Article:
Now as astronomer wannabes, we know that real astronomers identify cosmically produced gamma rays and that by using gamma ray telescopes, like the Fermi Gamma Ray Telescope, we can learn a lot about the astrophysical processes involved.  The chart below summarizes some of the astrophysical processes that generate gamma rays.  Other Earthbound processes, like the decay of radioactive materials, can also generate gamma rays.

Astrophysical sources of gamma rays (Source: www.gsfc.nasa.gov)
Astrophysical sources of gamma rays (Source: www.gsfc.nasa.gov)

Ok, so gamma rays are produced in various processes, but if we want to use them to charge a nuclear isomer energy storage system, how to we produce them artificially?  A little bit of internet searching shows that Sandia Laboratories operates a gamma ray source for testing of radiation hardened electronics and systems.  Check out the schematic drawing of the Hermes III generator below and compare it to the size of the human figures standing in front.  This generator produces short pulses of high energy photons.  The Hermes III operates with a peak DC voltage of 20 MV and each output pulse is rated 370 kJoules.

Drawing of Hermes III Gamma Ray Generator (Source: G. Zawadzkas, Sandia Hermes III Guide for Users, 1989
Drawing of Hermes III Gamma Ray Generator (Source: G. Zawadzkas, Sandia Hermes III Guide for Users, 1989)

The energy spectrum of Hermes III, below, indicates that gamma ray photons in the 2.45 MeV range are produced and could be absorbed by the Hafnium storage element.  Each pulse is very short and is generated by very fast, high current discharge from a combination of capacitors and Marx generators.

Energy Spectrum for one pulse from Hermes III  (Source: G. Zawadzkas, Sandia Hermes III Guide for Users, 1989
Energy Spectrum for one pulse from Hermes III  (Source: G. Zawadzkas, Sandia Hermes III Guide for Users, 1989)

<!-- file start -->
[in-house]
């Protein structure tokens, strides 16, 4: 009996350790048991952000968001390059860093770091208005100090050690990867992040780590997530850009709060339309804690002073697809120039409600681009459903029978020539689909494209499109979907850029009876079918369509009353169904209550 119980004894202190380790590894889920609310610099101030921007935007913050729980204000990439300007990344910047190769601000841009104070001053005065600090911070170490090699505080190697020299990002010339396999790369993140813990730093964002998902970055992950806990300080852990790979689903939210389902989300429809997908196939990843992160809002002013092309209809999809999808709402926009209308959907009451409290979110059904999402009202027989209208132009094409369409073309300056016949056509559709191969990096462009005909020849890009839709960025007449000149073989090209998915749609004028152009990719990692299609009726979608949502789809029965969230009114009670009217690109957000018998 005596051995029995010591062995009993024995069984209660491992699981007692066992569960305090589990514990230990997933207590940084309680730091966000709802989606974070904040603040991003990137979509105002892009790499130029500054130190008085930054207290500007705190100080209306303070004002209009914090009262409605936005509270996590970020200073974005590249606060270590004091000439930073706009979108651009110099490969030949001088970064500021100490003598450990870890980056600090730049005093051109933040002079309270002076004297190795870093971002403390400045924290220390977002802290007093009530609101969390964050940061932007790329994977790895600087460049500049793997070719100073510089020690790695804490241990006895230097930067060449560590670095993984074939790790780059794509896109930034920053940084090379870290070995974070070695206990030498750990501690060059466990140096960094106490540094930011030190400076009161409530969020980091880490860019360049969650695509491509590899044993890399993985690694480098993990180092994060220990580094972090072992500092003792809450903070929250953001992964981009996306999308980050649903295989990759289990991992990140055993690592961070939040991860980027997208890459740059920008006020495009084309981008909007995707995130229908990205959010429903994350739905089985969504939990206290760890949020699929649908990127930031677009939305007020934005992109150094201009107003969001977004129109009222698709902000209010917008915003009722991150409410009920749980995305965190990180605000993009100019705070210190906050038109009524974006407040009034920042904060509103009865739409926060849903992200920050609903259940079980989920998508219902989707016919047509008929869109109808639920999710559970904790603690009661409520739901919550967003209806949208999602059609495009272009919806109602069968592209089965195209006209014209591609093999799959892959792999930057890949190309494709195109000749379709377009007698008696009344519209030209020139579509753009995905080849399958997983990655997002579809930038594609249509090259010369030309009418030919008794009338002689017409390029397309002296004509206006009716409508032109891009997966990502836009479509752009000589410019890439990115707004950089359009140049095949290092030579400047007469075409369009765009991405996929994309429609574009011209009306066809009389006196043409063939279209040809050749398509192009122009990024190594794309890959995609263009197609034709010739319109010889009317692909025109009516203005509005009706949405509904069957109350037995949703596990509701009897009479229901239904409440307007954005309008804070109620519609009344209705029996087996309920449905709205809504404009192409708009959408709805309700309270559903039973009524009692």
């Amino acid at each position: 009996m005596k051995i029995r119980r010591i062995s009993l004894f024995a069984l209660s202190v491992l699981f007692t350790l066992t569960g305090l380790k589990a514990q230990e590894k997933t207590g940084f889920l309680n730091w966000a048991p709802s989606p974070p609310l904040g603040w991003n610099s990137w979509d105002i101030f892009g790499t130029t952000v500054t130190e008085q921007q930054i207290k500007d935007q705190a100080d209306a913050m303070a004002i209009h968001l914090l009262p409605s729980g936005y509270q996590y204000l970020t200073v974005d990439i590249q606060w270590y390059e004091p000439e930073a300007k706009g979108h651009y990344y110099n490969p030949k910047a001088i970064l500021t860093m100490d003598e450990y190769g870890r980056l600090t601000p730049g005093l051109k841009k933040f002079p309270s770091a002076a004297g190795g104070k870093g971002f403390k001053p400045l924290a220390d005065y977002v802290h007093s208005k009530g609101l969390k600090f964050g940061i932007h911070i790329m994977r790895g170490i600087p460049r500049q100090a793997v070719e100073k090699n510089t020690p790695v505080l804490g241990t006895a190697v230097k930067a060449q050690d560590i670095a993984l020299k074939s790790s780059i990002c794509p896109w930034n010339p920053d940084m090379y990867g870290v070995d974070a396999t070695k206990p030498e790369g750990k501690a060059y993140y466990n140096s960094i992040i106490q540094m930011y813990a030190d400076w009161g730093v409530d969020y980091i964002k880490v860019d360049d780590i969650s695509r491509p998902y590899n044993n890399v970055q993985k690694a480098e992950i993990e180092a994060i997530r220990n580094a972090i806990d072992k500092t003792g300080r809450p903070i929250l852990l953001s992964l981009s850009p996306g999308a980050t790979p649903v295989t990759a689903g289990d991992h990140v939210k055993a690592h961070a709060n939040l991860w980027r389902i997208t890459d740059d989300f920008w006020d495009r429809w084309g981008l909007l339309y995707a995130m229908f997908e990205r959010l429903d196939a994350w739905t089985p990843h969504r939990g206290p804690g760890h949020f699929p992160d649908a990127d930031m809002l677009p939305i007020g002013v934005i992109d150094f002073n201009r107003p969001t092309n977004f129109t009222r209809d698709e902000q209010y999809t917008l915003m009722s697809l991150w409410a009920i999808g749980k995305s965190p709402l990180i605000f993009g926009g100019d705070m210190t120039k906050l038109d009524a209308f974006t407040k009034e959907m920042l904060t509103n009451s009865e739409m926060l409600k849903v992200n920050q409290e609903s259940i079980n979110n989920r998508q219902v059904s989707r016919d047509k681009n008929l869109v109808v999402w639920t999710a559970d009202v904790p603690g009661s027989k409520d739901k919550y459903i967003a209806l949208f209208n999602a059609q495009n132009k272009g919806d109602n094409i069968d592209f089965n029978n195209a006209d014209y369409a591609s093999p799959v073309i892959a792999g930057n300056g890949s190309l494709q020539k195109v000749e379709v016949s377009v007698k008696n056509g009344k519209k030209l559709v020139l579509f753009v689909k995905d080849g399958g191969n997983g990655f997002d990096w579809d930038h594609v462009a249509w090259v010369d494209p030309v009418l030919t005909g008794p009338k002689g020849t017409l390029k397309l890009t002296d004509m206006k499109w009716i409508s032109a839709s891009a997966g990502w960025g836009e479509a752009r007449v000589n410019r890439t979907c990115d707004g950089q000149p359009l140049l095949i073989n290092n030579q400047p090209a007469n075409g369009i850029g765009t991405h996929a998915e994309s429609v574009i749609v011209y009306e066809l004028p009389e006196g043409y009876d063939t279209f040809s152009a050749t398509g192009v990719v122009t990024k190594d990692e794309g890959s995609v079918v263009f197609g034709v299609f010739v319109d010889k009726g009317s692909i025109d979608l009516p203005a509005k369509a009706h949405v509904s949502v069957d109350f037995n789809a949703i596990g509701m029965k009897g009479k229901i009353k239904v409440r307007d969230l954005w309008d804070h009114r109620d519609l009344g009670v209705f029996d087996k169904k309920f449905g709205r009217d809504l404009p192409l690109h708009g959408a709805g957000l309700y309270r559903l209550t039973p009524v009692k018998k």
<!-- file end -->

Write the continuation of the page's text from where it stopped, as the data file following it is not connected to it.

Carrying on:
Ok, so there is at least one source of gamma rays that could be used to charge the Hafnium storage element.  But using some generator like the Hermes III is not going to be very efficient.  The Hermes III is designed to illuminate electronic systems, some as big as vehicles and trailers, to verify if they meet radiation hardened standards.  So, the coupling of gamma rays from the generator into the 1 gram of Hafnium, smaller than just one dime, is not going to be very effective.  But, let's repeat a few back of the envelope calculations to illustrate what can be possible.  The Python worksheet below shows some basic assumptions used in this example.  For instance, a common energy specification for electric automobiles is that 30 kWHr of storage is good for about 100 miles of driving.  Then if we assume that converting the 2.45 MeV gamma rays down to say 600 volts is, say, 50% efficient, then we should be able to drive 600 miles on one charge.  To charge the Hafnium cell, it would take over 358 thousand pulses from the Hermes III, still assuming that the coupling efficiency could get as high as 1%.  Hmm, the Hermes III just completed generating its 10,000 pulses since coming on line in about 1989, so it maybe is not up to the task of charging this energy storage component.

Hmm, based on this summary, although the storage potential is incredible, the potential of the whole charging system does not seem to be feasible.  There are a lot of unknowns, but it is interesting what you can accomplish with the back of an envelope.

Summary of energy storage potential and difficulty of charging the system (Source: Palmia Observatory)
Summary of energy storage potential and difficulty of charging the system (Source: Palmia Observatory)

It turns out that smaller gamma ray generators are becoming available.  This recent article shows one promising technique of using short laser pulses to generator gamma rays.  But for the whole energy storage scenario, for electric vehicle applications, it will be necessary to consider the efficiency of the gamma ray generator in the calculations too.  I couldn't find any details about generation efficiency or gamma ray spectrum.  The only gamma rays we are looking for have energy of 2.45 MeV and all the others will represent a loss in efficiency.

New generations of gamma ray generators might be part of the answer (Source: physics.aps.org)
New generations of gamma ray generators might be part of the answer (Source: physics.aps.org)

Until next time,

Resident Astronomer George

If you are interested in things astronomical or in astrophysics and cosmology
Check out this blog at www.palmiaobservatory.com